OBJECTIVE: To examine the effect of supplementation with vitamin E (alpha tocopherol), beta carotene, or both on the incidence of angina pectoris in men without known previous coronary heart disease. DESIGN: Randomized, double-blind, placebo-controlled trial. SETTING AND PARTICIPANTS: Participants in the Alpha Tocopherol, Beta Carotene Cancer Prevention Study (N=29133) were male smokers aged 50 through 69 years who were living in southern and western Finland. Of these men, 22269 were considered free of coronary heart disease at baseline and were followed up for the incidence of angina pectoris. INTERVENTION: Participants were randomized to receive 50 mg/d of alpha tocopherol, 20 mg/d of beta carotene, both, or placebo in a 2x2 design. OUTCOME MEASURES: An incident case was defined as the first occurrence of typical angina pectoris identified in administering the annually repeated World Health Organization (Rose) Chest Pain Questionnaire. RESULTS: During a median follow-up time of 4.7 years (96427 person-years), 1983 new cases of angina pectoris were detected. Comparing alpha tocopherol-supplemented subjects with non-alpha tocopherol-supplement ed subjects showed a relative risk (RR) of angina pectoris incidence of 0.91 (95% confidence interval[CI], 0.83 to 0.99; P=.04). The RR for incidence of angina pectoris for the beta carotene- supplemented subjects compared with those not receiving beta carotene was 1.06 (95% CI, 0.97 to 1.16; P=.19). Compared with those receiving placebo, the RRs for incidence of angina pectoris were 0.97 (95% CI, 0.85 to 1.10) and 0.96 (95% CI, 0.85 to 1.09) in the alpha tocopherol and alpha tocopherol plus beta carotene groups, respectively, and 1.13 (95% CI, 1.00 to 1.27) in the beta carotene group (P=.06). Baseline dietary intakes and serum levels of alpha tocopherol and beta carotene did not predict incidence of angina pectoris. CONCLUSIONS: Supplementation with alpha tocopherol was associated with only a minor decrease in the incidence of angina pectoris. Beta carotene had no preventive effect and was associated with a slight increase of angina.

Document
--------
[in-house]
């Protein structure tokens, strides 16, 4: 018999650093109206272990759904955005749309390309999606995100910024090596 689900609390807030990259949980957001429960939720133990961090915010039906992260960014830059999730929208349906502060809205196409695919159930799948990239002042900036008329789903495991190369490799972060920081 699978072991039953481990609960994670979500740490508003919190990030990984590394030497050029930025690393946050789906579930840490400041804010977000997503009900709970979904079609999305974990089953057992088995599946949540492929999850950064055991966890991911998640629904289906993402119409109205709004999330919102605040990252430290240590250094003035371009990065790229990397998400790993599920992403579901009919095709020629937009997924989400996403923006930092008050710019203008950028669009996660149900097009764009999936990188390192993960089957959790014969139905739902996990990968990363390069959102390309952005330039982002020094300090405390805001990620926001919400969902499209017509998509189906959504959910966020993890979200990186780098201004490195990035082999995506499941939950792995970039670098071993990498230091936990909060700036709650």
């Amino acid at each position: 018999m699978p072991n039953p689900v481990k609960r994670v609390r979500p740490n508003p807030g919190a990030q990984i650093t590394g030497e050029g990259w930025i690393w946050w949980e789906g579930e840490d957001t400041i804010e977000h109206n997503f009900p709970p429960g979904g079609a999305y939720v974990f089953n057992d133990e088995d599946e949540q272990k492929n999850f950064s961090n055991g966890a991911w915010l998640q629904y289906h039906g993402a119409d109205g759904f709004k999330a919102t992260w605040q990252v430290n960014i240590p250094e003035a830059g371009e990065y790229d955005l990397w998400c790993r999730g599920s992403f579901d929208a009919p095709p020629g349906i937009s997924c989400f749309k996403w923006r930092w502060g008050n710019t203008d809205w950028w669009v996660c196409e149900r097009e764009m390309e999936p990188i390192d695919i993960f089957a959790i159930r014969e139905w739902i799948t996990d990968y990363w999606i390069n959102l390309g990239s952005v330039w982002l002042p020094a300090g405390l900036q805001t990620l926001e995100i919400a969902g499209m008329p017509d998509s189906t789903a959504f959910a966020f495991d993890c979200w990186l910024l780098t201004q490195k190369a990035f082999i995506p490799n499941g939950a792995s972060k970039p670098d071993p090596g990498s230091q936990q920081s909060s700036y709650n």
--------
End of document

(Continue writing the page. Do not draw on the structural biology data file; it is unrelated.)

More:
Dietary non-tocopherol antioxidants present in extra virgin olive oil increase the resistance of low density lipoproteins to oxidation in rabbits.

Wiseman SA; Mathot JN; de Fouw NJ; Tijburg LB
Unilever Research Laboratory, Vlaardingen, The Netherlands.
Atherosclerosis (IRELAND) Feb 1996, 120 (1-2) p15-23

Consumption of a range of dietary antioxidants may be beneficial in protecting low density lipoprotein (LDL) against oxidative modification, as studies have demonstrated that antioxidants other than vitamin E may also function against oxidation of LDL in vitro. In the present study, the effect of polyphenol antioxidants on the susceptibility of LDL to copper-mediated oxidation was investigated after feeding semi-purified diets to 3 groups of New Zealand white (NZW) rabbits. All diets comprised 40% energy as fat with 17% energy as oleic acid. Dietary fatty acid compositions were identical. Oils with different polyphenol contents were used to provide the dietary source of oleic acid-refined olive oil, extra virgin olive oil and Trisun high oleic sunflower seed oil. Polyphenolic compounds (hydroxytyrosol and p-tyrosol) could only be detected in the extra virgin olive oil. Vitamin E was equalised in all diets. LDL oxidizability in vitro was determined by continuously monitoring the copper-induced formation of conjugated dienes after 6 weeks of experimental diet feeding. Thecreased in the high polyphenol, extra virgin olive oil group (P < 0.05) when compared with combined results from the low polyphenol group (refined olive oil and Trisun), even though the LDL vitamin E concentration in the high polyphenol group was significantly lower. The rate of conjugated diene formation was not influenced by the presence of dietary polyphenols. Results demonstrate that antioxidants, possibly phenolic compounds which are present only in extra virgin olive oil, may contribute to the endogenous antioxidant capacity of LDL, resulting in an increased resistance to oxidation as determined in vitro.